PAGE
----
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Enhanced Nurse Licensure Compact (NLC) Receives Support of the National League for Nursing (NLN)

Posted: 4/6/2016
The enhanced NLC has received a letter of support from NLN. This organization joins a list of more than 25 others that recognize that nursing care in the 21st century must be dynamic and fluid across state boundaries and that the NLC offers the best mechanism by which to achieve this goal.

FOR IMMEDIATE RELEASE

Media Contact: Dawn M. Kappel
Director, Marketing & Communications
312.525.3667 direct
312.279.1034 fax
dkappel@ncsbn.org

Chicago – The National Council of State Boards of Nursing (NCSBN) enhanced NLC has received a letter of support from NLN. This organization joins a list of more than 25 others that recognize that nursing care in the 21st century must be dynamic and fluid across state boundaries and that the NLC offers the best mechanism by which to achieve this goal.

Beverly Malone, PhD, RN, FAAN, CEO, NLN comments, “The NLN supports the Nurse Licensure Compact. We believe that it is essential to support modern approaches to education and clinical program access and delivery.”

Allowing nurses to have mobility across state borders, the enhanced NLC increases access to care while maintaining public protection. The enhanced NLC, which is an updated version of the current Nurse Licensure Compact, allows for registered nurses (RNs) and licensed practical/vocational nurses (LPN/VNs) to have one multistate license, with the ability to practice in both their home state and other NLC states. There are currently 25 states in the NLC. 

The enhanced NLC enables nurses to provide telehealth nursing services to patients located across the country without having to obtain additional licenses. In the event of a disaster, nurses from multiple states can easily respond to supply vital services. Additionally, almost every nurse, including primary care nurses, case managers, transport nurses, school and hospice nurses, among many others, need to routinely cross state boundaries to provide the public with access to nursing services, and a multistate license facilitates this process.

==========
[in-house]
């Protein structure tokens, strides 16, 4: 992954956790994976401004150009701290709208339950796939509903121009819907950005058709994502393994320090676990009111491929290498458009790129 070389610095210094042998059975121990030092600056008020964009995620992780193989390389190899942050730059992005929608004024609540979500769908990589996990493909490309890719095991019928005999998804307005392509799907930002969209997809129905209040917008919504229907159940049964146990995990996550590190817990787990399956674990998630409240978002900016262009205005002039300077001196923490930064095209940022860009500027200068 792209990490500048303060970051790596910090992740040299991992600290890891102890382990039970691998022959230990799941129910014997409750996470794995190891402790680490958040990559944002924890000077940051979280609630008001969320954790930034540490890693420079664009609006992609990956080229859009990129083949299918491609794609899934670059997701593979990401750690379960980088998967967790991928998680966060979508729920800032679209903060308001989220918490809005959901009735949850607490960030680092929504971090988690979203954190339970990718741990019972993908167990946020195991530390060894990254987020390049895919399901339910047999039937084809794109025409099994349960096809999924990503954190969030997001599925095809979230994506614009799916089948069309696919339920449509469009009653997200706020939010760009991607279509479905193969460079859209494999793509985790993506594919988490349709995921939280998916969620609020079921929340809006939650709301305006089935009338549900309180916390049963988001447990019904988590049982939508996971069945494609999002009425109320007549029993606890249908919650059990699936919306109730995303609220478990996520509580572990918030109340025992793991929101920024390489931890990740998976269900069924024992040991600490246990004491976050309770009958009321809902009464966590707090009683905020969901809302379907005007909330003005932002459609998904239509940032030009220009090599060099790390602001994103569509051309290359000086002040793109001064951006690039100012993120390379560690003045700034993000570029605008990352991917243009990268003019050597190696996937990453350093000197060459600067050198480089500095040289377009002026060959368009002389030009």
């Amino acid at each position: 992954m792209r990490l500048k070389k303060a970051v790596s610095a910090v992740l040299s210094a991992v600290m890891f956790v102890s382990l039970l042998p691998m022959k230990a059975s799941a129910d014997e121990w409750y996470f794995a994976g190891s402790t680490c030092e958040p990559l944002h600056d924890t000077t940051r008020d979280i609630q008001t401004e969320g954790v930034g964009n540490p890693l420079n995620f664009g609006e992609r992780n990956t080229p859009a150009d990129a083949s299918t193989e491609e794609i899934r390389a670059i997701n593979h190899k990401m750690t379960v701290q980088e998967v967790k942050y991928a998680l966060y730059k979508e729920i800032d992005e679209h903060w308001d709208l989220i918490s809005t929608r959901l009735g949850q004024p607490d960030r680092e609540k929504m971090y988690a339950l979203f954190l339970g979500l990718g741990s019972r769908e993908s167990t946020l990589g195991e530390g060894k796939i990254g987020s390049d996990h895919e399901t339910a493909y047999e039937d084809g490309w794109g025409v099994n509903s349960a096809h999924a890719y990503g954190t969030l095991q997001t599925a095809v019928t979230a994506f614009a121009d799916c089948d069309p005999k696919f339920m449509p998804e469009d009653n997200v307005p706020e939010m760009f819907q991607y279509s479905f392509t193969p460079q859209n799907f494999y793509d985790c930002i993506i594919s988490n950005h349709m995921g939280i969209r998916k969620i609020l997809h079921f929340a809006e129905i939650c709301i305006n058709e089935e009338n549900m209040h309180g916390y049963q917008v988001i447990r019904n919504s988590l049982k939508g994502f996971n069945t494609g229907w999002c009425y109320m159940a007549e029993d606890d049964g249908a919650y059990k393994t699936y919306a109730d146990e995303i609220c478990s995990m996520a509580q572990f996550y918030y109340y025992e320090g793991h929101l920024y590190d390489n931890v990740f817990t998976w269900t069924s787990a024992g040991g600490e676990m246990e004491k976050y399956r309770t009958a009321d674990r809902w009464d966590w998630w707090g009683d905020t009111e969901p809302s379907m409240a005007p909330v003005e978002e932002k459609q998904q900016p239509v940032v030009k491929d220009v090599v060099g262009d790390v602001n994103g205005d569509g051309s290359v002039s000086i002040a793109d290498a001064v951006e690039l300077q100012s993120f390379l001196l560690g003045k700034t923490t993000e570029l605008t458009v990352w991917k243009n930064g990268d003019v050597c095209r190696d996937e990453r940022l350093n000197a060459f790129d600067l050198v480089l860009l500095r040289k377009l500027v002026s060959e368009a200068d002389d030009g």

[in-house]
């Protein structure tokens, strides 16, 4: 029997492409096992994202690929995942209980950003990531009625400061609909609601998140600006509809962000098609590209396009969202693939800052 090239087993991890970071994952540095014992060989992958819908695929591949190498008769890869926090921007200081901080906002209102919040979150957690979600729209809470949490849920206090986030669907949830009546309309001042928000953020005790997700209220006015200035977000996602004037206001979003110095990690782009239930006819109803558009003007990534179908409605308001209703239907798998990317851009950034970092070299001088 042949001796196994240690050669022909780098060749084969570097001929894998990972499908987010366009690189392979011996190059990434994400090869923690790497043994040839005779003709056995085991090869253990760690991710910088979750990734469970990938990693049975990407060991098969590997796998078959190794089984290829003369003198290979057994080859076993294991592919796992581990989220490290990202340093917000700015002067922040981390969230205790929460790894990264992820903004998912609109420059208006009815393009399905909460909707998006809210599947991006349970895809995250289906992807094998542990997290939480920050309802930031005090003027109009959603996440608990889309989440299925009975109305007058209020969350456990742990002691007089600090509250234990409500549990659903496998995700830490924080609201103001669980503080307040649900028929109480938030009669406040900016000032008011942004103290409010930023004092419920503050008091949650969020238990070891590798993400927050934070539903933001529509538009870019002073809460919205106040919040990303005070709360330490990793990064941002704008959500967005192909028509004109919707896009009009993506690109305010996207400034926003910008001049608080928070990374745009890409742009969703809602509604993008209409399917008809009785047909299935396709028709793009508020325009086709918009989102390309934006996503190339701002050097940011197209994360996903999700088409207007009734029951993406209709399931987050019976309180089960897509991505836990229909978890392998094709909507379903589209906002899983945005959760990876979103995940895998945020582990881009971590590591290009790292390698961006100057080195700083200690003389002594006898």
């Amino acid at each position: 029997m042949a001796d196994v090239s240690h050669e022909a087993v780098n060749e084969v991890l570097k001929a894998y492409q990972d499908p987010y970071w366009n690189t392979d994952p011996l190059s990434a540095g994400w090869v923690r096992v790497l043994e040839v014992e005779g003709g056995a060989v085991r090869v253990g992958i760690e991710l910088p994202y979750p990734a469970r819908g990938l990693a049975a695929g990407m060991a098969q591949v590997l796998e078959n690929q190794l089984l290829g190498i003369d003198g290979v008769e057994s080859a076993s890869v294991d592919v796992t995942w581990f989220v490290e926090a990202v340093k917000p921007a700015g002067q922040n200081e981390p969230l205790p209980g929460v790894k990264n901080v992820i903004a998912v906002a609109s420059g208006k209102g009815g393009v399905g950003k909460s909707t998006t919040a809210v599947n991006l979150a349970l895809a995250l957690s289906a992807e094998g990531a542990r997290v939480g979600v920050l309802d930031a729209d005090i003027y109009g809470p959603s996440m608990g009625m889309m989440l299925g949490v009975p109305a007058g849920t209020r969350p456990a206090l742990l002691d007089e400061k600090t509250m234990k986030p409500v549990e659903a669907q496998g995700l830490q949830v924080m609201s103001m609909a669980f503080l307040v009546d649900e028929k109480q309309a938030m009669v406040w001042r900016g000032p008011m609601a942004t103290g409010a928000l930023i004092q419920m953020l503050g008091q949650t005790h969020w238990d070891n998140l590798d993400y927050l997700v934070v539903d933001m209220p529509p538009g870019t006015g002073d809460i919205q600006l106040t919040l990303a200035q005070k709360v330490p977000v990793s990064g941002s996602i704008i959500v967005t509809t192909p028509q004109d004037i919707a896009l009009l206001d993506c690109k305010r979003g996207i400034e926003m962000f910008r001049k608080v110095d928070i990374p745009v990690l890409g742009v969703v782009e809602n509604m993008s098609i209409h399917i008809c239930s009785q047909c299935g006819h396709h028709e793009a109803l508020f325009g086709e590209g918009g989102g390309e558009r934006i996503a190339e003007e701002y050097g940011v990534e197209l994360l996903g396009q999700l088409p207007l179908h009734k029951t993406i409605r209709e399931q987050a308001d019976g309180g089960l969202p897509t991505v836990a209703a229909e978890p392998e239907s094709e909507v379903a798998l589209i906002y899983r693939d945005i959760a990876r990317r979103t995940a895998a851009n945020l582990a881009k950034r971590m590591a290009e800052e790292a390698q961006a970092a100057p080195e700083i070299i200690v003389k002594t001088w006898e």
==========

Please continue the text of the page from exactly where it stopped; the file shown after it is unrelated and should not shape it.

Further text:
Boards of nursing (BONs) were the first health care provider regulatory bodies to develop a model for interstate practice with the original adoption of the NLC in 1997 and its implementation in 2000. While other health care provider regulatory bodies are just getting started in this process, the NLC has been operational and successful for more than 15 years.

To learn more about the NLC, view “The Nurse Licensure Compact Explained.” Additional information about the NLC, including a list of all supporting organizations, can be found on our new website.

About the National League for Nursing 

Dedicated to excellence in nursing, the National League for Nursing is the premier organization for nurse faculty and leaders in nursing education. The NLN offers faculty development, networking opportunities, testing services, nursing research grants, and public policy initiatives to its more than 40,000 individual and more than 1,200 institutional members, comprising nursing education programs across the spectrum of higher education and health care organizations.

About NCSBN

Founded March 15, 1978, as an independent not-for-profit organization, NCSBN was created to lessen the burdens of state governments and bring together boards of nursing (BONs) to act and counsel together on matters of common interest. NCSBN’s membership is comprised of the BONs in the 50 states, the District of Columbia, and four U.S. territories — American Samoa, Guam, Northern Mariana Islands and the Virgin Islands. There are also 21 associate members that are either nursing regulatory bodies or empowered regulatory authorities from other countries or territories.

NCSBN Member Boards protect the public by ensuring that safe and competent nursing care is provided by licensed nurses. These BONs regulate more than 4.5 million licensed nurses.

Mission: NCSBN provides education, service and research through collaborative leadership to promote evidence-based regulatory excellence for patient safety and public protection.

The statements and opinions expressed are those of NCSBN and not the individual member state or territorial boards of nursing.

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